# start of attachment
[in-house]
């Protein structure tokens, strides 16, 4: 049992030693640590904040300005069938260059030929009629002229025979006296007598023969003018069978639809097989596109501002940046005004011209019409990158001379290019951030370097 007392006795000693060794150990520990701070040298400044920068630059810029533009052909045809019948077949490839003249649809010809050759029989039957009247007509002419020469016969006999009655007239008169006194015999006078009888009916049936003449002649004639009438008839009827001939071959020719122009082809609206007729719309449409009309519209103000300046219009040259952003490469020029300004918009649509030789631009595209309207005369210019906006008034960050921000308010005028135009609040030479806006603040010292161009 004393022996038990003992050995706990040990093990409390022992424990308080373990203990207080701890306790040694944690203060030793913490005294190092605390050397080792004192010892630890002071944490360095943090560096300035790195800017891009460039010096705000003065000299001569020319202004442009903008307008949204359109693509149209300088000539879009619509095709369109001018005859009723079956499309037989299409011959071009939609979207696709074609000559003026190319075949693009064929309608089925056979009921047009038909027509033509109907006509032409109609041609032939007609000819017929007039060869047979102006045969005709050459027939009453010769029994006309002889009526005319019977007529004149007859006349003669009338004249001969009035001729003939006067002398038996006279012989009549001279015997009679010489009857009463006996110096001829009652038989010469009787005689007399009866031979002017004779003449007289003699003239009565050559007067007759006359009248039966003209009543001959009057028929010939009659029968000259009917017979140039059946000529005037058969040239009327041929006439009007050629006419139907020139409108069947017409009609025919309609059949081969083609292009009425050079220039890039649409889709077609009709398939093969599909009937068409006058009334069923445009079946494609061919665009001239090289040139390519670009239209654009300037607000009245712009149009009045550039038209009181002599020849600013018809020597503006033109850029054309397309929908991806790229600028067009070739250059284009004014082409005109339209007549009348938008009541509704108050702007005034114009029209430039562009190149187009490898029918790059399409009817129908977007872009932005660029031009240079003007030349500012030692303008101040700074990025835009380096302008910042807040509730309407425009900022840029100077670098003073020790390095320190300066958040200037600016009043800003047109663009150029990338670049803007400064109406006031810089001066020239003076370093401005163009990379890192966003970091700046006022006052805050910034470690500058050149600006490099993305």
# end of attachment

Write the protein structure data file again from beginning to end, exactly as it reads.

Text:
[in-house]
């Protein structure tokens, strides 16, 4: 049992030693640590904040300005069938260059030929009629002229025979006296007598023969003018069978639809097989596109501002940046005004011209019409990158001379290019951030370097 007392006795000693060794150990520990701070040298400044920068630059810029533009052909045809019948077949490839003249649809010809050759029989039957009247007509002419020469016969006999009655007239008169006194015999006078009888009916049936003449002649004639009438008839009827001939071959020719122009082809609206007729719309449409009309519209103000300046219009040259952003490469020029300004918009649509030789631009595209309207005369210019906006008034960050921000308010005028135009609040030479806006603040010292161009 004393022996038990003992050995706990040990093990409390022992424990308080373990203990207080701890306790040694944690203060030793913490005294190092605390050397080792004192010892630890002071944490360095943090560096300035790195800017891009460039010096705000003065000299001569020319202004442009903008307008949204359109693509149209300088000539879009619509095709369109001018005859009723079956499309037989299409011959071009939609979207696709074609000559003026190319075949693009064929309608089925056979009921047009038909027509033509109907006509032409109609041609032939007609000819017929007039060869047979102006045969005709050459027939009453010769029994006309002889009526005319019977007529004149007859006349003669009338004249001969009035001729003939006067002398038996006279012989009549001279015997009679010489009857009463006996110096001829009652038989010469009787005689007399009866031979002017004779003449007289003699003239009565050559007067007759006359009248039966003209009543001959009057028929010939009659029968000259009917017979140039059946000529005037058969040239009327041929006439009007050629006419139907020139409108069947017409009609025919309609059949081969083609292009009425050079220039890039649409889709077609009709398939093969599909009937068409006058009334069923445009079946494609061919665009001239090289040139390519670009239209654009300037607000009245712009149009009045550039038209009181002599020849600013018809020597503006033109850029054309397309929908991806790229600028067009070739250059284009004014082409005109339209007549009348938008009541509704108050702007005034114009029209430039562009190149187009490898029918790059399409009817129908977007872009932005660029031009240079003007030349500012030692303008101040700074990025835009380096302008910042807040509730309407425009900022840029100077670098003073020790390095320190300066958040200037600016009043800003047109663009150029990338670049803007400064109406006031810089001066020239003076370093401005163009990379890192966003970091700046006022006052805050910034470690500058050149600006490099993305």